Simms-Busch said that as a social worker, she evaluated the quality of care provided by the foster agencies in Philadelphia.

“When I decided to become a foster parent myself, I chose to go through the agency that I trusted the most,” she said. “The consistency, integrity, and compassion of Catholic Social Services has made all the difference in my journey through the foster care process.”

WND reported the city cut off the foster homes in the CSS program even while it was making an urgent call for 300 new foster parents for the more than 6,000 children in Philadelphia foster care.

The request to the high court for review explains, “The city of Philadelphia chose to exclude a religious agency from the city’s foster care system unless the agency agreed to act and speak in a manner inconsistent with its sincere religious beliefs about marriage.”

The case centers on whether or not “a government violates the First Amendment by conditioning a religious agency’s ability to participate in the foster care system on taking actions and making statements that directly contradict the agency’s religious beliefs.”

The petition explains: “On any given day, over 400,000 children are in foster care nationwide. More than 100,000 of those children are awaiting adoption. Because the government cannot find enough foster and adoptive families on its own, it has historically relied on private groups and faith-based agencies.

“It is no exaggeration to say that the decision below threatens the future of Catholic foster and adoption agencies throughout the country. In Boston, San Francisco, Buffalo, the District of Columbia and the state of Illinois, Catholic charities have already been forced out of foster care and adoption.”

The dispute provides “an important opportunity” for the Supreme Court to “apply the First Amendment to a post-Obergefell system in which same-sex marriage co-exists with the ‘proper protection’ owed to ‘religious organizations.’”

In the 2015 Obergefell case, the justices created same-sex marriage, even though the ruling was described by the chief justice as being unconnected to the Constitution.

The high court previously declined to intervene on an emergency basis in the case.

It said last year it would not immediately order the city to resume placing children with Catholic Social Services while the litigation continued.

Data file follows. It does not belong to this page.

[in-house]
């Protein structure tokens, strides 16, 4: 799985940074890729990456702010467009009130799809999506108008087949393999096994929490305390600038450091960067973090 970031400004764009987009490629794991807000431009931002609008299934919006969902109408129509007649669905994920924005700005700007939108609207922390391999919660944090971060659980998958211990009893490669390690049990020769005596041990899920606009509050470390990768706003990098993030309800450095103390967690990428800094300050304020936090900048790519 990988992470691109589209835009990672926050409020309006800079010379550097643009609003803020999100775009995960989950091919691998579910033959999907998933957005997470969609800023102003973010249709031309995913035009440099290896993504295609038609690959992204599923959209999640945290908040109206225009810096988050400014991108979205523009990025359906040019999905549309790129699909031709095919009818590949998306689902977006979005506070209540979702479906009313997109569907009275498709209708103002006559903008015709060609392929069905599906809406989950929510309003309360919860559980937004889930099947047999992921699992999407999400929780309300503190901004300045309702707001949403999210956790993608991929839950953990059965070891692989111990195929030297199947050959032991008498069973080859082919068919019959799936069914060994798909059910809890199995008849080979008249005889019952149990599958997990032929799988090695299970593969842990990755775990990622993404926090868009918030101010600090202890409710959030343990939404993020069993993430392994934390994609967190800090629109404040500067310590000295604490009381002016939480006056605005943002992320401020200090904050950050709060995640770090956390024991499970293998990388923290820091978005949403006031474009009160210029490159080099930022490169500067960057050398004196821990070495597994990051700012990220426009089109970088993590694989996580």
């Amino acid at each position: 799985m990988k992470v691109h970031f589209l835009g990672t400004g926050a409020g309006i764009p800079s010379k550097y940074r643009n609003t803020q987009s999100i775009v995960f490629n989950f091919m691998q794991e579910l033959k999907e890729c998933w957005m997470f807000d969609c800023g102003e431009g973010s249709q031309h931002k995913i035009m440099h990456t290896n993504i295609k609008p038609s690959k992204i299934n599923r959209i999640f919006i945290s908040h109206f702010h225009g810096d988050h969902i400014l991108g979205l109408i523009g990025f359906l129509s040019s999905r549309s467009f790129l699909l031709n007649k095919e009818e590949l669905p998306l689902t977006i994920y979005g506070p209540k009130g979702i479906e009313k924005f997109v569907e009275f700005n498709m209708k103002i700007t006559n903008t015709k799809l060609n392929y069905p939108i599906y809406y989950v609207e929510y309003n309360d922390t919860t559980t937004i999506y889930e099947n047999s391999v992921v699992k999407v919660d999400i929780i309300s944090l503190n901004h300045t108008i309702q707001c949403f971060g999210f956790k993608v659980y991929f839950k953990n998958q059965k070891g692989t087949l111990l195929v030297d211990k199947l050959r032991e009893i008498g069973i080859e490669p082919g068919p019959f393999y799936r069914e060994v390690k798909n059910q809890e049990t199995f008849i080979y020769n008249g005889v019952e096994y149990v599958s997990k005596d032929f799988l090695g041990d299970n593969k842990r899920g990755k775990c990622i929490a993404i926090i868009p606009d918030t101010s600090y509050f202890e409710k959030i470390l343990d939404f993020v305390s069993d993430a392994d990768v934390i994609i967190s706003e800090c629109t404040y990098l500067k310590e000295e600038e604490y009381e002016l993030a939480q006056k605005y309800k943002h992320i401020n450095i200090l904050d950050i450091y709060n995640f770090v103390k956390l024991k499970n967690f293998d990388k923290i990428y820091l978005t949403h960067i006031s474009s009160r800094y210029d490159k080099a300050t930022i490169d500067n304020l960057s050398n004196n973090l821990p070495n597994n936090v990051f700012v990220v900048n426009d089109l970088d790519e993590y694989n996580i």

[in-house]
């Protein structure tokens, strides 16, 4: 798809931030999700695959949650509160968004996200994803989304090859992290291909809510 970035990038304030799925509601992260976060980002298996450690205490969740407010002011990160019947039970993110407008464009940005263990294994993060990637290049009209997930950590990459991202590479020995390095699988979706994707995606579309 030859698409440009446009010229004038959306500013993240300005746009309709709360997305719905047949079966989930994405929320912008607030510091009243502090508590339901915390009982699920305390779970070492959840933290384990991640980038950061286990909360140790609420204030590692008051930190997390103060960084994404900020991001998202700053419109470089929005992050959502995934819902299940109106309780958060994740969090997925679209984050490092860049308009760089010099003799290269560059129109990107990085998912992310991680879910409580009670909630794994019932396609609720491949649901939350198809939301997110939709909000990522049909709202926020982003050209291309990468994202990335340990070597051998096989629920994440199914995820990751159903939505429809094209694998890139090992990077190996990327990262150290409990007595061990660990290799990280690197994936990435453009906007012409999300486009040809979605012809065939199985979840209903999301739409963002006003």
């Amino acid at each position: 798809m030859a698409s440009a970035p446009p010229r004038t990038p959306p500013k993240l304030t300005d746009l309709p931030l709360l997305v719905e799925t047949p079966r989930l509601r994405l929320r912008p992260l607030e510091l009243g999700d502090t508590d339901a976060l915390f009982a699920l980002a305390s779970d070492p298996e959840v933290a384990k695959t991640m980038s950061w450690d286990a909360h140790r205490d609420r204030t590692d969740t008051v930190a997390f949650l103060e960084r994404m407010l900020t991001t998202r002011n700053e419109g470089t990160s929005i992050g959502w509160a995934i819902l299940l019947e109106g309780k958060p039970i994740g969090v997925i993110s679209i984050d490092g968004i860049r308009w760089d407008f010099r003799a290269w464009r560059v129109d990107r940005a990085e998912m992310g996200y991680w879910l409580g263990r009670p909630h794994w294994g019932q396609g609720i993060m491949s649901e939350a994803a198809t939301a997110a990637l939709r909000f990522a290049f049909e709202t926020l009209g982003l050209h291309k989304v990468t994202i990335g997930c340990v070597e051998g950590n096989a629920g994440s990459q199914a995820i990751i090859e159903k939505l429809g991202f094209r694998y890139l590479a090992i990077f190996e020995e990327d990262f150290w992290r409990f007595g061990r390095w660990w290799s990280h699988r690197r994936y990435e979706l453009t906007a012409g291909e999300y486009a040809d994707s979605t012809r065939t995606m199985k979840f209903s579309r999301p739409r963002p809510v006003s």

Three justices dissented: Samuel Alito, Neil Gorsuch and Clarence Thomas.

It was U.S. District Judge Petrese Tucker who originally said the city could order the Catholics to place foster children with same-sex foster parents in violation of their religious beliefs.

CSS argued in court that the city’s “vindictive conduct will lead to displaced children, empty homes, and the closure of a 100-year-old ministry.”

WND reported when CSS explained to the lower court the city made clear that the religious beliefs of CSS “would not be an acceptable basis for Catholic’s unwillingness to provide a written certification regarding a [same-sex] couple’s relationship and to approve that couple for foster care.”

“The city’s rhetoric further reveals that the goal of its actions is to force Catholic to change its beliefs such as the statements that it’s ‘not 100 years ago anymore’ and ‘times are changing’ and Catholic’s religious beliefs should change, too,” the court filing said.

CSS charged the city’s policy is motivated by religious hostility.

“What justice is there in taking stable, loving homes away from children? If the city cuts off Catholic Social Services from foster care, foster moms like me won’t have the help and support they need to care for special-needs kids,” said Fulton. “I have relied on Catholic Social Services for support for years, and the city is taking away this help and causing harm and heartache to countless families like mine.”

CSS said the dispute appears to be personal.

“The city has targeted Catholic Social Services because of its religious beliefs. City officials have been open about their disagreement with Catholic teaching on marriage and their personal animosity toward the archdiocese,” the complaint stated.